Poland's president calls off Russia trip due to coronavirus
Poland has taken drastic measures to limit the spread of the virus, closing schools, museums, theatres and cinemas while also declaring a state of epidemic threat
Polish President Andrzej Duda will not travel to Russia next month due to the coronavirus outbreak, a government official said, missing ceremonies marking the 10-year anniversary of a plane crash that killed Poland's president, central bank chief and military commanders.
The crash in thick fog over a small airport near Smolensk in western Russia stunned Poland, exacerbating political divisions and reviving historic suspicions about Russia, Warsaw's former Cold War master.
The death of Lech Kaczynski, Poland's then-president and twin brother of the current head of the ruling Law and Justice (PiS) party, Jaroslaw Kaczynski, generated various theories over what caused the crash.
An inquiry by Poland's previous centrist government returned a verdict of pilot error, but the nationalist PiS has argued the crash could have been caused by an explosion on board. Some in Poland believe the plane's passengers were murdered.
"The president will not fly to Smolensk...as he had hoped," a government official with knowledge of the decision told Reuters. "All options are still on the table with regard to the prime minister," he added, emphasising how important the anniversary was to the ruling party.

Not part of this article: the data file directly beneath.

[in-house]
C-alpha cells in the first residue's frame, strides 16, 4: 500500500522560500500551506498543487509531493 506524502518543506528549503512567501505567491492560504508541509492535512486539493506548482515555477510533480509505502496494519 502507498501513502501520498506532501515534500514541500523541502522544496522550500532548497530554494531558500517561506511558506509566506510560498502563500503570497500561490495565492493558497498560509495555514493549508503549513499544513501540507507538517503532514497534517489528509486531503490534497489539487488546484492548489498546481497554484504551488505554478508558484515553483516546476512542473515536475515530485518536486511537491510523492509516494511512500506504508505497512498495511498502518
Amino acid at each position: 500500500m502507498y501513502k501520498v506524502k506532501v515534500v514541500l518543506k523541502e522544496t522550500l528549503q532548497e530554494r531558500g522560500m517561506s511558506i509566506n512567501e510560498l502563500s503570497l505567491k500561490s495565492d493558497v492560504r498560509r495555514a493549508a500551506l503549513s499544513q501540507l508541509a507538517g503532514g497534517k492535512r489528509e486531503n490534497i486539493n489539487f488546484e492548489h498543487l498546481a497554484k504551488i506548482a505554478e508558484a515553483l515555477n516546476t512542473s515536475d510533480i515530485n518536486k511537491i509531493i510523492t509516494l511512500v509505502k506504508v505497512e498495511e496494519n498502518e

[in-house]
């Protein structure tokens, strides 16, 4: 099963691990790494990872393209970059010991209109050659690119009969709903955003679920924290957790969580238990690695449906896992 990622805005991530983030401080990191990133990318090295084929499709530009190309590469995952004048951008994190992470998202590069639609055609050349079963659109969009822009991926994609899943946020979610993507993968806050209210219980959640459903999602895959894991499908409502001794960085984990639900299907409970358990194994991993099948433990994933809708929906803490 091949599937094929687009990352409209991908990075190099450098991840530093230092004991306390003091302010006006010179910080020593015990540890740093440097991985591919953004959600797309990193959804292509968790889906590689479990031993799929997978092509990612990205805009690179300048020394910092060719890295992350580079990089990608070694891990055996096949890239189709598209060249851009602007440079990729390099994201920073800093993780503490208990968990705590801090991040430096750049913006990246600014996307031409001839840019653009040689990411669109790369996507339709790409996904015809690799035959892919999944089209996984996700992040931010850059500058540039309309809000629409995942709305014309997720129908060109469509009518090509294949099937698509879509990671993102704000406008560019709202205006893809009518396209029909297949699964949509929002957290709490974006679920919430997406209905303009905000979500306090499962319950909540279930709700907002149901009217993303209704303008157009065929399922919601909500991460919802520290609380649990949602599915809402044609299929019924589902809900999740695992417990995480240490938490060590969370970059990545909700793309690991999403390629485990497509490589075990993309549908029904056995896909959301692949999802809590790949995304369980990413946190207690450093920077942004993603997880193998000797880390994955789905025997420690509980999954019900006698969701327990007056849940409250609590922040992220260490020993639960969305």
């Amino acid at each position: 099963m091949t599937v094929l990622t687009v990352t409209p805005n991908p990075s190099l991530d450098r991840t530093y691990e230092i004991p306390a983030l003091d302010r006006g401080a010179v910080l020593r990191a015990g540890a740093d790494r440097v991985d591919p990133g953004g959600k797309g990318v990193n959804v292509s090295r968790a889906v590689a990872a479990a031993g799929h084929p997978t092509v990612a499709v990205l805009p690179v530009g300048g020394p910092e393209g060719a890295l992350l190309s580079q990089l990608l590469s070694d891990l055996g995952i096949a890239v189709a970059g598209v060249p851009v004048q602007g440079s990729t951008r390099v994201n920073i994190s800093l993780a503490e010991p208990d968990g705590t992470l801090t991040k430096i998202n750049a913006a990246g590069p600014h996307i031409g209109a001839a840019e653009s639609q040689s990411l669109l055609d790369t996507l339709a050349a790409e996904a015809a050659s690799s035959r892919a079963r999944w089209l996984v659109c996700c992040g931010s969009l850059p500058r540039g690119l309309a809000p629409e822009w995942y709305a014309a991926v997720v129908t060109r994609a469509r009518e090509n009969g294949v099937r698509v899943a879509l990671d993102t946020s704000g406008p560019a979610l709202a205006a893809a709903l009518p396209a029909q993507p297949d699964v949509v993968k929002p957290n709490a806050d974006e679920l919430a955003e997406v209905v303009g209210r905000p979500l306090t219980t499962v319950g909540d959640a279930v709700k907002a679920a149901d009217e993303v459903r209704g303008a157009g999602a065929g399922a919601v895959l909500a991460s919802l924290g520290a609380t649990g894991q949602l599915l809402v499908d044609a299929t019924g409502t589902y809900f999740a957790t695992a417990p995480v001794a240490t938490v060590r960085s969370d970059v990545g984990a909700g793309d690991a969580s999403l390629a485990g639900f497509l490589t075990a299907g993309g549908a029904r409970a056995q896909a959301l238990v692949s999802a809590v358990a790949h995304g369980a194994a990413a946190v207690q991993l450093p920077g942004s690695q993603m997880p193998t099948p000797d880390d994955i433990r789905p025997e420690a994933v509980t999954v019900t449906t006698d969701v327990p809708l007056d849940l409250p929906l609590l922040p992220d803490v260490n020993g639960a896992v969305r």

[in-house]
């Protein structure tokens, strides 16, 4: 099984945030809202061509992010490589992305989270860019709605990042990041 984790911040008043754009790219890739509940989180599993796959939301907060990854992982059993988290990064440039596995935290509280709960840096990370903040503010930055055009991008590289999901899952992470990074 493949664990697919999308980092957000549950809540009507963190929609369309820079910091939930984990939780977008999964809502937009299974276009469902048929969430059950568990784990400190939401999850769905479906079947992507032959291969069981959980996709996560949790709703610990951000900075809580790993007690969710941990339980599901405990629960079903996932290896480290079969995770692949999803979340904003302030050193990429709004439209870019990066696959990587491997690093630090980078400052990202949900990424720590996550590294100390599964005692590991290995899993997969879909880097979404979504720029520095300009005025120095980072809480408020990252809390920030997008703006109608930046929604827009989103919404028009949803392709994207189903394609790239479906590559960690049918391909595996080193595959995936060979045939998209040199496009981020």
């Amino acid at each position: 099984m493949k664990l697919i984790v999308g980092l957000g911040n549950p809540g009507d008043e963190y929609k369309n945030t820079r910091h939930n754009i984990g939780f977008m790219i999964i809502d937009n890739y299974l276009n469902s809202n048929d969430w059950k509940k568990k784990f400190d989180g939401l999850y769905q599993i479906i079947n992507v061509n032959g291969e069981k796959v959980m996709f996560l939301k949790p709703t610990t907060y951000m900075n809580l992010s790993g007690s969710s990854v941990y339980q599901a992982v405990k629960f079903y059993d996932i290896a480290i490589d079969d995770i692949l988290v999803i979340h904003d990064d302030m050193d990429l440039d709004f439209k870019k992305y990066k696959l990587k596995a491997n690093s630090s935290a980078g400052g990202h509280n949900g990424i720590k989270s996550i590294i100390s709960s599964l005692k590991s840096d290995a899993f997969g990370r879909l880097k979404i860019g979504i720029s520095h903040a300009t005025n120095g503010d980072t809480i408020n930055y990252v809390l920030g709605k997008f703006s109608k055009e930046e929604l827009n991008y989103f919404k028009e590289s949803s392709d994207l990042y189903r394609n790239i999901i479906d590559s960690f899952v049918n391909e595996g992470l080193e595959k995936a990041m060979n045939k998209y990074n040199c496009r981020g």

The Polish president's spokesman later told the state news agency PAP that Duda's office had not confirmed that he would not attend the anniversary ceremonies.
Poland has taken drastic measures to limit the spread of the virus, closing schools, museums, theatres and cinemas while also declaring a state of epidemic threat.
Poland has confirmed 58 cases of coronavirus and one death, while Russia has reported 34 infections.
Officials close to Prime Minister Mateusz Morawiecki said they hoped the spread of the coronavirus could be curbed over the next month ahead of the anniversary, allowing more senior Polish officials to travel, but this might not prove realistic.
"It's up to them (the Polish authorities) to decide if they intend to organise memorial ceremonies in Smolensk and to inform the media about it," the Russian Embassy in Warsaw told Reuters by email in response to a query.
Russian authorities said earlier this year they would help Polish counterparts organise the event in Smolensk.